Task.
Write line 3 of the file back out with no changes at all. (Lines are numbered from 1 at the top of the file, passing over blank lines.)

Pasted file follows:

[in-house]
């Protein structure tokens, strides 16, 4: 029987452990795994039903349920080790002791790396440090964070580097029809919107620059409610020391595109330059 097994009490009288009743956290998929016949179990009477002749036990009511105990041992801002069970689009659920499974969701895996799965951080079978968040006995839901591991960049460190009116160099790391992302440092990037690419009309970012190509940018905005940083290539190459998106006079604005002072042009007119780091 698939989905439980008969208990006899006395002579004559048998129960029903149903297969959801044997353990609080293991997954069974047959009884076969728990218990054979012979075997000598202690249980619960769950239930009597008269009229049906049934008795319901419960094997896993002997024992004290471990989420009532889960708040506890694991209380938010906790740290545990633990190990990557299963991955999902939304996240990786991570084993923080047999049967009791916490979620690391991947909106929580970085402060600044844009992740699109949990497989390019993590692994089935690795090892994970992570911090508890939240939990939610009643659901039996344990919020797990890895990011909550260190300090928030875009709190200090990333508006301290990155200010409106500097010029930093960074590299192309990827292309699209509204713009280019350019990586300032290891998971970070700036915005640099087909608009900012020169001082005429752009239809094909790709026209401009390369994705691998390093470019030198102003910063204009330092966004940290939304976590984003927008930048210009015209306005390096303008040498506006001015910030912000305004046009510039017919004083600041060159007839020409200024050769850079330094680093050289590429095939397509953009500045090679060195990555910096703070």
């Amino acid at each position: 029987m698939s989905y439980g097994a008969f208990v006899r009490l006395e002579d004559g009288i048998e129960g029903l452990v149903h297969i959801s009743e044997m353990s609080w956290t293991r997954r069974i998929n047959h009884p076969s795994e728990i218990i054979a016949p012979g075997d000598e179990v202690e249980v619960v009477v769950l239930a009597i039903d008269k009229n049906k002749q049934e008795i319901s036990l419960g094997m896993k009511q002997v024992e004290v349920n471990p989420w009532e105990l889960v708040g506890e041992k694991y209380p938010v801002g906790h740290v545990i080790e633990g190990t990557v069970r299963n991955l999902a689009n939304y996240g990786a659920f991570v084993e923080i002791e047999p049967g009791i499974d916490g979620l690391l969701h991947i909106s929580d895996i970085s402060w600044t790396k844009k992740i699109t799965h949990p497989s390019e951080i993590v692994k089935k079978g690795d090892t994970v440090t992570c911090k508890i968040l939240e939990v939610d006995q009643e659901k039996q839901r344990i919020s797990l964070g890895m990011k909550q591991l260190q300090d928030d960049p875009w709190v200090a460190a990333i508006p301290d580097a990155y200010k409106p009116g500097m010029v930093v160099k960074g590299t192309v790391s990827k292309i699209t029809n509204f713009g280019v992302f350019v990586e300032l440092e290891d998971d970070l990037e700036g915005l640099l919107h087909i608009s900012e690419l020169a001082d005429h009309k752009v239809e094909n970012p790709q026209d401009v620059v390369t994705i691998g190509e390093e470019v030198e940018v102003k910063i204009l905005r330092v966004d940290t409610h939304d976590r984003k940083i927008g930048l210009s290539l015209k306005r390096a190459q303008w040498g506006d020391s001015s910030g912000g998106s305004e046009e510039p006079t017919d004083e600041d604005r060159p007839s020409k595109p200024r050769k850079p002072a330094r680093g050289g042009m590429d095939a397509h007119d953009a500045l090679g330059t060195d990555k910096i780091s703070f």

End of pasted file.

């Amino acid at each position: 029987m698939s989905y439980g097994a008969f208990v006899r009490l006395e002579d004559g009288i048998e129960g029903l452990v149903h297969i959801s009743e044997m353990s609080w956290t293991r997954r069974i998929n047959h009884p076969s795994e728990i218990i054979a016949p012979g075997d000598e179990v202690e249980v619960v009477v769950l239930a009597i039903d008269k009229n049906k002749q049934e008795i319901s036990l419960g094997m896993k009511q002997v024992e004290v349920n471990p989420w009532e105990l889960v708040g506890e041992k694991y209380p938010v801002g906790h740290v545990i080790e633990g190990t990557v069970r299963n991955l999902a689009n939304y996240g990786a659920f991570v084993e923080i002791e047999p049967g009791i499974d916490g979620l690391l969701h991947i909106s929580d895996i970085s402060w600044t790396k844009k992740i699109t799965h949990p497989s390019e951080i993590v692994k089935k079978g690795d090892t994970v440090t992570c911090k508890i968040l939240e939990v939610d006995q009643e659901k039996q839901r344990i919020s797990l964070g890895m990011k909550q591991l260190q300090d928030d960049p875009w709190v200090a460190a990333i508006p301290d580097a990155y200010k409106p009116g500097m010029v930093v160099k960074g590299t192309v790391s990827k292309i699209t029809n509204f713009g280019v992302f350019v990586e300032l440092e290891d998971d970070l990037e700036g915005l640099l919107h087909i608009s900012e690419l020169a001082d005429h009309k752009v239809e094909n970012p790709q026209d401009v620059v390369t994705i691998g190509e390093e470019v030198e940018v102003k910063i204009l905005r330092v966004d940290t409610h939304d976590r984003k940083i927008g930048l210009s290539l015209k306005r390096a190459q303008w040498g506006d020391s001015s910030g912000g998106s305004e046009e510039p006079t017919d004083e600041d604005r060159p007839s020409k595109p200024r050769k850079p002072a330094r680093g050289g042009m590429d095939a397509h007119d953009a500045l090679g330059t060195d990555k910096i780091s703070f």